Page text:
HYPERVENTILATING ON HYPHENATION
By Ann Trimble-Ray
How we attempt to wrestle the English language into submission
As communicators, our mission is to tell our customers’ stories as well as our own. Using the marvelously complex, mercurial, magical, and frustrating English language to convey those stories is more often challenging than simple.
Using English, in particular American English, requires study and adaptability. As our culture evolves, our language does as well. Each year, new words are coined, slang slung, and dictionaries expanded. In 2018, Merriam-Webster added several entries into its tome. One of those was the abbreviation TL;DR. Know what it means? Too long; didn’t read.
To prevent any readers of this missive from labeling it TL;DR, I will get to the point.
As complex and evolving as our language is, HMG uses AP Style as a tool for consistency and correctness. This guidance helps our writing convey the intended message without the distraction of variable styles in one piece.
Like annual additions to the dictionary, AP Style undergoes evolution as well. This spring, the long-held practice of spelling out percent after a numerical reference, ie., 2 percent, was changed so the correct usage is now 2%. More recently, AP Style announced a change in hyphenation rules so first-quarter results became more correctly first quarter results. However, due to the hue and cry of the masses, they reversed themselves so first-quarter is once again the preferred style.
I do deviate from AP Style in one regard – the Oxford (or serial) comma. I will defend and extol its virtues with vigor! Why? “I’d like to thank my parents, Jane, and God.” vs “I’d like to thank my parents, Jane and God.”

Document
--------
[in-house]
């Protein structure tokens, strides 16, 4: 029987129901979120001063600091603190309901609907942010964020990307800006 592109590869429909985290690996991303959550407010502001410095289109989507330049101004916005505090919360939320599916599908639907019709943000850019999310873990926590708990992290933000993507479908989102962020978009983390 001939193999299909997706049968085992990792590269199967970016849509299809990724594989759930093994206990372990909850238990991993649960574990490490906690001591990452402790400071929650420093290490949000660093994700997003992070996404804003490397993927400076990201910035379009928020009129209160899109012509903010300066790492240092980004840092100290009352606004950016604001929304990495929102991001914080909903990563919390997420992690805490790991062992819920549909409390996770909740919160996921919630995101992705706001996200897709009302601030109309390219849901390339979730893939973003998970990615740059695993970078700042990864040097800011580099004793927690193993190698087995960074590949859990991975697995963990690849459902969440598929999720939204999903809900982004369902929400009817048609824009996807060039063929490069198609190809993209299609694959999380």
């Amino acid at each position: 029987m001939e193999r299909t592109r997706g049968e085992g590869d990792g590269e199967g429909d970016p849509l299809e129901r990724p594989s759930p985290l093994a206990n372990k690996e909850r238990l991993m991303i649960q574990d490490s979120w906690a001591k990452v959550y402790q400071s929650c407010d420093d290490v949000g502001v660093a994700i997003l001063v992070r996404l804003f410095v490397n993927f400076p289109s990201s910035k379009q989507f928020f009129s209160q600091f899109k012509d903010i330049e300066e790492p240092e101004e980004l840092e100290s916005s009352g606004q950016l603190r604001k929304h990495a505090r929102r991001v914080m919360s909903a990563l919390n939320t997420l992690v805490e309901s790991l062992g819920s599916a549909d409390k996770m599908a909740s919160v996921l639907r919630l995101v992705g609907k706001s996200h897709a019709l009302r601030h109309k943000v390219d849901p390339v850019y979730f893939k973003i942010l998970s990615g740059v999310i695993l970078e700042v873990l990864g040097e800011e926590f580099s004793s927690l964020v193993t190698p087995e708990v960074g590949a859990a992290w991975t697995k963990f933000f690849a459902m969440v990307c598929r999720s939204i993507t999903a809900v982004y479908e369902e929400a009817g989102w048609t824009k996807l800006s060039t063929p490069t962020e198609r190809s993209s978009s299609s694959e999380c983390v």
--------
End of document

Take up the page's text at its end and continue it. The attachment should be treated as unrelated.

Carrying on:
How do you keep up?!
I follow AP Style in social media, Google frequently, and, very likely, break the rules a lot. In addition to using the internet (note the lower case i for internet – another recent style update), I also read as much as I can. In July, I attended Ann Wylie’s workshops at the Ag Media Summit, master classes in being better writers so readers can be better engaged. Plus, lately, I have also been listening to the Grammar Girl podcast to help fuel my understanding and fascination with language.
In the end, our mission is to creatively but clearly tell our customers’ stories whether in print, online, or – as of this fall – on billboards. Thanks for the opportunity to talk about you!
SO MANY REASONS
October is set aside for commemorating causes near and dear to our hearts. Related only by timing, the opportunities are a good opportunity for us to eat pork, wear pink, and be green!
Delicious, nutritious pork brings us joy when we create meals at home or enjoy it prepared by professionals. We know pork producers are facing threats of foreign animal disease, including African swine fever, as well as the consequences of trade wars. We join them in urging signing of the USMCA as well as opening other markets so more can benefit from the expertise pork producers continually grow as they provide protein to feed the world.
BREAST CANCER AWARENESS MONTH
Pink ribbons remind us of the necessity of good selfcare. During breast cancer awareness month, we celebrate our friends who have been victorious in their battle against this disease, cheer for those who are in the midst of their fight, and remember those whose battle has ended. We encourage YOU to be proactive in your health care plan!
Barb’s commitment to 4-H and the youth who are part of this youth development and mentoring organization could not be greater! A 4-H alum herself, club leader for nearly 40 years, and former Iowa 4-H Foundation officer, we celebrate 4-H with great regularity here. This month, the organization gets a starring role on our office windows, too!
Look! Up THERE!
Heartland Marketing Group was honored to work with our customer, Landus Cooperative, to develop artwork for three billboards now on display in central and northwest Iowa. The outdoor ads promote the coop’s proprietary soybean seed, Acre Edge. A marketing campaign this fall builds on the them, “The engine driving your soybean performance.” So be watching on US 20, westbound, north of Sac City as well as on US 30 on either side of I-35 for these billboards.